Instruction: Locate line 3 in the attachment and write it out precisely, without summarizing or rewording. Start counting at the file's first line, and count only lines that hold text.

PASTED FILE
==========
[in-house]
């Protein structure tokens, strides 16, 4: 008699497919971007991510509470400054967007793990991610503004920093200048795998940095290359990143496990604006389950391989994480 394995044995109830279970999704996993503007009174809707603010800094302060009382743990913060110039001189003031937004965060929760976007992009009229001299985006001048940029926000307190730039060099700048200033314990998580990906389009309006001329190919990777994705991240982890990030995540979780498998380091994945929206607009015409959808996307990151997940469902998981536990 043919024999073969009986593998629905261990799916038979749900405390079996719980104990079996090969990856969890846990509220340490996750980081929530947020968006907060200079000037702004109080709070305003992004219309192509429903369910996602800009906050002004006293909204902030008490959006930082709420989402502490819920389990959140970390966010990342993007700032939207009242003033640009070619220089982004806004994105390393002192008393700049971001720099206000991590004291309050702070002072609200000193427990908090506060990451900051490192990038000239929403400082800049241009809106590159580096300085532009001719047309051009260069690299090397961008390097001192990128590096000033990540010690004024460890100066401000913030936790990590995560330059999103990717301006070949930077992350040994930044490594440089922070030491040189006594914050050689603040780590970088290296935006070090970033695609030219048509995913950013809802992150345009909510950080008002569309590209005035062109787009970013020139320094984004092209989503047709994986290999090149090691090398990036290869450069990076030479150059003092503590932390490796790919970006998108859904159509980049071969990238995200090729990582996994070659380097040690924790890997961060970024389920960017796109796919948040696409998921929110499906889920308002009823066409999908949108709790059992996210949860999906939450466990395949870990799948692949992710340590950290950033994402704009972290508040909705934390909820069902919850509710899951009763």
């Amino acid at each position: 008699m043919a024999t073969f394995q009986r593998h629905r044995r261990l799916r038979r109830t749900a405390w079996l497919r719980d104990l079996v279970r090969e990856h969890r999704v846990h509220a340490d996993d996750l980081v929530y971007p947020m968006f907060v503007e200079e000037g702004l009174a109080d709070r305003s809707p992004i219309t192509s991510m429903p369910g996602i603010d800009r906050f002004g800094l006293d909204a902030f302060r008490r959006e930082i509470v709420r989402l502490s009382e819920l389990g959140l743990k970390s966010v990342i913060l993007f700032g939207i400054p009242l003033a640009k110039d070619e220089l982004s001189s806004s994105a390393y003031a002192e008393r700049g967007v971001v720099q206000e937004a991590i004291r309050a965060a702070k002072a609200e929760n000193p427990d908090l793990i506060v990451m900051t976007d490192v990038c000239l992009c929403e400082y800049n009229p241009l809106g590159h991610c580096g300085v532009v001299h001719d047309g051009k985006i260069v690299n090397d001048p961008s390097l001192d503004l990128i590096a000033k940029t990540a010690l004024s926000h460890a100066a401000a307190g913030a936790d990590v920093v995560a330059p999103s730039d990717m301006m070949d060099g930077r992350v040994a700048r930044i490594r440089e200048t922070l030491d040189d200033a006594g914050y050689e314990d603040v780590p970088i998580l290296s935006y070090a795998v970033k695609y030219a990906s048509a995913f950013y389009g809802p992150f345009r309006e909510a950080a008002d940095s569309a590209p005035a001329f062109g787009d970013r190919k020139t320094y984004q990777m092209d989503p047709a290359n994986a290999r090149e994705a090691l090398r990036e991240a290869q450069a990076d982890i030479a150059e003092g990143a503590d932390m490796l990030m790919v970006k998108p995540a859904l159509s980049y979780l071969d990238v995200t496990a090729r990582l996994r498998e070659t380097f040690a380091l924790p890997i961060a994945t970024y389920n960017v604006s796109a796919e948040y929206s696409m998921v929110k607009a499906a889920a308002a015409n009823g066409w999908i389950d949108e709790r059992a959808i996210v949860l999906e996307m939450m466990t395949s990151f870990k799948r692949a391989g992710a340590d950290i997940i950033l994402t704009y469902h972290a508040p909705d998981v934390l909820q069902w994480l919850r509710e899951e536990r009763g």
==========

């Amino acid at each position: 008699m043919a024999t073969f394995q009986r593998h629905r044995r261990l799916r038979r109830t749900a405390w079996l497919r719980d104990l079996v279970r090969e990856h969890r999704v846990h509220a340490d996993d996750l980081v929530y971007p947020m968006f907060v503007e200079e000037g702004l009174a109080d709070r305003s809707p992004i219309t192509s991510m429903p369910g996602i603010d800009r906050f002004g800094l006293d909204a902030f302060r008490r959006e930082i509470v709420r989402l502490s009382e819920l389990g959140l743990k970390s966010v990342i913060l993007f700032g939207i400054p009242l003033a640009k110039d070619e220089l982004s001189s806004s994105a390393y003031a002192e008393r700049g967007v971001v720099q206000e937004a991590i004291r309050a965060a702070k002072a609200e929760n000193p427990d908090l793990i506060v990451m900051t976007d490192v990038c000239l992009c929403e400082y800049n009229p241009l809106g590159h991610c580096g300085v532009v001299h001719d047309g051009k985006i260069v690299n090397d001048p961008s390097l001192d503004l990128i590096a000033k940029t990540a010690l004024s926000h460890a100066a401000a307190g913030a936790d990590v920093v995560a330059p999103s730039d990717m301006m070949d060099g930077r992350v040994a700048r930044i490594r440089e200048t922070l030491d040189d200033a006594g914050y050689e314990d603040v780590p970088i998580l290296s935006y070090a795998v970033k695609y030219a990906s048509a995913f950013y389009g809802p992150f345009r309006e909510a950080a008002d940095s569309a590209p005035a001329f062109g787009d970013r190919k020139t320094y984004q990777m092209d989503p047709a290359n994986a290999r090149e994705a090691l090398r990036e991240a290869q450069a990076d982890i030479a150059e003092g990143a503590d932390m490796l990030m790919v970006k998108p995540a859904l159509s980049y979780l071969d990238v995200t496990a090729r990582l996994r498998e070659t380097f040690a380091l924790p890997i961060a994945t970024y389920n960017v604006s796109a796919e948040y929206s696409m998921v929110k607009a499906a889920a308002a015409n009823g066409w999908i389950d949108e709790r059992a959808i996210v949860l999906e996307m939450m466990t395949s990151f870990k799948r692949a391989g992710a340590d950290i997940i950033l994402t704009y469902h972290a508040p909705d998981v934390l909820q069902w994480l919850r509710e899951e536990r009763g």